Earthworms represent one of the main taxonomic groups of soil biota. Earthworms are present in almost all terrestrial ecosystems at varying biomass, density or species richness levels. During the past five centuries, human activities have deeply impacted this global distribution for example, many lumbricid species were introduced in New Zealand where communities were dominated by members of the families Acanthodrilidae and Megascolecidae; and a species (Pontoscolex corethurus) originating in South America is now found in all tropical lands. After introduction, these exotic species compete with native species, which deeply modify earthworm community structure and soil functioning. Earthworms originate from aquatic organisms, so they still need a minimum amount of liquid water to live. Consequently, they are absent from the coldest and driest regions on Earth.
About 7 000 earthworm species have been described for an estimated number of 30 000 existing species on Earth with many species remaining to be discovered and described.
At a more local scale, earthworms have to adapt to the environment and as they are also relatively fragile organisms disturbances generally result in a loss of species. An example of this is in the Western Ghats in South India, in a small area (10 km2), 10 species were collected from altitude natural grassland, 7 – 8 species from forests, and only 4 species from degraded pastures resulting from deforestation. 10 – 12 species is general in undisturbed ecosystems.
Competition seems not to be an important factor in structuring earthworm communities, because different niches are available. At the ecosystem scale, earthworm density varies from zero to some hundreds of worms per square metre, and biomass ranges from zero to a few tonnes per hectare.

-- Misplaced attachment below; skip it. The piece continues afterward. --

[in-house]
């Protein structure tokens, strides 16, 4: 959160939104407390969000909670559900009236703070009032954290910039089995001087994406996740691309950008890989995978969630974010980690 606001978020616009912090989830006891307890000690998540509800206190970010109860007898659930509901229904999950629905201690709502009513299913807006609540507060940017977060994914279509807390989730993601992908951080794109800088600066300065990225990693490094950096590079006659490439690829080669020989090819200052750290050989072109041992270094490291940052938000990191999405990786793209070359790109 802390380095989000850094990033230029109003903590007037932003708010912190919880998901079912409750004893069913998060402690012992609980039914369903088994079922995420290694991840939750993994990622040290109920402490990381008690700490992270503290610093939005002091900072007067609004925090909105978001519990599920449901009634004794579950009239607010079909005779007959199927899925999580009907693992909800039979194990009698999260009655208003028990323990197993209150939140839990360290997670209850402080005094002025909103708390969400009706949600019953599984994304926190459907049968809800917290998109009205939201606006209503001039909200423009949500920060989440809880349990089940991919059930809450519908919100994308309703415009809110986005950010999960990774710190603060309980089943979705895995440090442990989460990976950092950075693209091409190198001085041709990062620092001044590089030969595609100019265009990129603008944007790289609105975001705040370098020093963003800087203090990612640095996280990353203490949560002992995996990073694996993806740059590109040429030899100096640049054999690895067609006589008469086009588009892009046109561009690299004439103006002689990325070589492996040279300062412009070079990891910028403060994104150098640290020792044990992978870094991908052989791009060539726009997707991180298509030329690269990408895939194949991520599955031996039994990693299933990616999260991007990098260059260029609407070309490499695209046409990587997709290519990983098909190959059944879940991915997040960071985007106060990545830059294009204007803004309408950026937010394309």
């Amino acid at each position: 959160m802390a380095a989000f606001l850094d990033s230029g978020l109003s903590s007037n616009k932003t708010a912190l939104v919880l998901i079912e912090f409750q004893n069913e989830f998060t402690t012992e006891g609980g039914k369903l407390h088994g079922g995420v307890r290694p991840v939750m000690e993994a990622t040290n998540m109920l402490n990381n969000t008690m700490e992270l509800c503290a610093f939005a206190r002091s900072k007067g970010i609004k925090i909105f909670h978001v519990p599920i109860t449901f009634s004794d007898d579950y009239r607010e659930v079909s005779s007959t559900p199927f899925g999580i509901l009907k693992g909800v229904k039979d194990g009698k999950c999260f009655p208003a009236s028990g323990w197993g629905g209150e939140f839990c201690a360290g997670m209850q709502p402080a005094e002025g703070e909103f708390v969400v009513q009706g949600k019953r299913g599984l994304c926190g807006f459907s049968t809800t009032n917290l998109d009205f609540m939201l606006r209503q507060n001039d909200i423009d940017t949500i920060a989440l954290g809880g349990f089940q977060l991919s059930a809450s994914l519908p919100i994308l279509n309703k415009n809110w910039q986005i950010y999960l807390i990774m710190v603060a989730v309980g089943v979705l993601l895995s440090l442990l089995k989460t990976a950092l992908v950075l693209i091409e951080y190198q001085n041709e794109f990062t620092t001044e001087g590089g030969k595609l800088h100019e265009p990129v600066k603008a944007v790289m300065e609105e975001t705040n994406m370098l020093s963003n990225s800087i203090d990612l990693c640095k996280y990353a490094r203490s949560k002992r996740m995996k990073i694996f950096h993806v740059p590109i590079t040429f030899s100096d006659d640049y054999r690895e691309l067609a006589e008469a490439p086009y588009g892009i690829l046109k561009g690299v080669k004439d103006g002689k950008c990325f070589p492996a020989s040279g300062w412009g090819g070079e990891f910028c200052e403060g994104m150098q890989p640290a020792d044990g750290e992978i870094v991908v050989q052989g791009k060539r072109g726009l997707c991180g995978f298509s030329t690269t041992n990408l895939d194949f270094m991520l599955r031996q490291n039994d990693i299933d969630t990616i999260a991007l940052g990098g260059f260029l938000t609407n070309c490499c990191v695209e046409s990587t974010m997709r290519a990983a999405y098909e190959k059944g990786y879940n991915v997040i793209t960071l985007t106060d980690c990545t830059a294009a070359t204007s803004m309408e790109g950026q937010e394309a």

Termites are generally tropical animals, but their spatial distribution reaches into colder and drier environments occuring in five major biomes: tropical rain forests, tropical savannah woodlands, semi-deserts, temperate woodland and temperate rain forests. Termite distribution is not uniform; in temperate regions their presence is nearly negligible, while in tropical areas they can be the dominant insects in the soil.
Nevertheless, patterns of termite distribution are very asymmetrical within the tropical regions. For example, species of the genus Macrotermes can be easily found in savannahs and forests of Africa and Asia, but not in South America and Australia. Local species richness is influenced by environmental factors. Rainfall, vegetation type, temperature and altitude have all been shown to influence termite diversity.
In general, the highest species richness is found in tropical. Temperate woodlands and rain forests have the lowest richness, with an average of three genera or fewer. The semi-deserts have more genera than the temperate ecosystems. The distribution of termites has also been studied in relation to their feeding preferences. Soil- and humus-feeding termites have their highest generic richness in the African, Neotropical (South and Central America) and Asian tropical rain forests. By contrast, wood-feeding termites are more evenly distributed across all biomes.
Ref: A Global Atlas of Soil Biodiversity p71